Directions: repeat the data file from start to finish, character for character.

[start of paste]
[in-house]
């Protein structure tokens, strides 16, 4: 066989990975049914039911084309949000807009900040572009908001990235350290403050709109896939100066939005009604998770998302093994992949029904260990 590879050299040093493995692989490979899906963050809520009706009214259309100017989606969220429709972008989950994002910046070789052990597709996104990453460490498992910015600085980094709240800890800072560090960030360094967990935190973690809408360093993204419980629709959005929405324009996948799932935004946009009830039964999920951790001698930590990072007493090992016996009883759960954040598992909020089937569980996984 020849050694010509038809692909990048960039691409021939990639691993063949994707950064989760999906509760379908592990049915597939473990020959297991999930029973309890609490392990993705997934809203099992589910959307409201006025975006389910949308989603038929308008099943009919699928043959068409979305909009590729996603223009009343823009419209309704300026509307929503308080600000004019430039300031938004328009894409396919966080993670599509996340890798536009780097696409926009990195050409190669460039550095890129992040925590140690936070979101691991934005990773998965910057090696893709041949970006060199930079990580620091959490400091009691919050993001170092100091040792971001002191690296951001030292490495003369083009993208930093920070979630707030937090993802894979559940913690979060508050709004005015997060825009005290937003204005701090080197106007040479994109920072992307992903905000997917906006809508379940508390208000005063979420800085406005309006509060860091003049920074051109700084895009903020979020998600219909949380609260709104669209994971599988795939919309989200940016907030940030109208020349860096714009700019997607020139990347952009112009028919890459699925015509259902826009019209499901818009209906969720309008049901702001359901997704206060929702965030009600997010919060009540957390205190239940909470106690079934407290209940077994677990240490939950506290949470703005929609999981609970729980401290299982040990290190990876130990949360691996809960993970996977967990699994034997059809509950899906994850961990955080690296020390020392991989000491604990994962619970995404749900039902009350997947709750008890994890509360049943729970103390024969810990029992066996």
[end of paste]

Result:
[in-house]
């Protein structure tokens, strides 16, 4: 066989990975049914039911084309949000807009900040572009908001990235350290403050709109896939100066939005009604998770998302093994992949029904260990 590879050299040093493995692989490979899906963050809520009706009214259309100017989606969220429709972008989950994002910046070789052990597709996104990453460490498992910015600085980094709240800890800072560090960030360094967990935190973690809408360093993204419980629709959005929405324009996948799932935004946009009830039964999920951790001698930590990072007493090992016996009883759960954040598992909020089937569980996984 020849050694010509038809692909990048960039691409021939990639691993063949994707950064989760999906509760379908592990049915597939473990020959297991999930029973309890609490392990993705997934809203099992589910959307409201006025975006389910949308989603038929308008099943009919699928043959068409979305909009590729996603223009009343823009419209309704300026509307929503308080600000004019430039300031938004328009894409396919966080993670599509996340890798536009780097696409926009990195050409190669460039550095890129992040925590140690936070979101691991934005990773998965910057090696893709041949970006060199930079990580620091959490400091009691919050993001170092100091040792971001002191690296951001030292490495003369083009993208930093920070979630707030937090993802894979559940913690979060508050709004005015997060825009005290937003204005701090080197106007040479994109920072992307992903905000997917906006809508379940508390208000005063979420800085406005309006509060860091003049920074051109700084895009903020979020998600219909949380609260709104669209994971599988795939919309989200940016907030940030109208020349860096714009700019997607020139990347952009112009028919890459699925015509259902826009019209499901818009209906969720309008049901702001359901997704206060929702965030009600997010919060009540957390205190239940909470106690079934407290209940077994677990240490939950506290949470703005929609999981609970729980401290299982040990290190990876130990949360691996809960993970996977967990699994034997059809509950899906994850961990955080690296020390020392991989000491604990994962619970995404749900039902009350997947709750008890994890509360049943729970103390024969810990029992066996």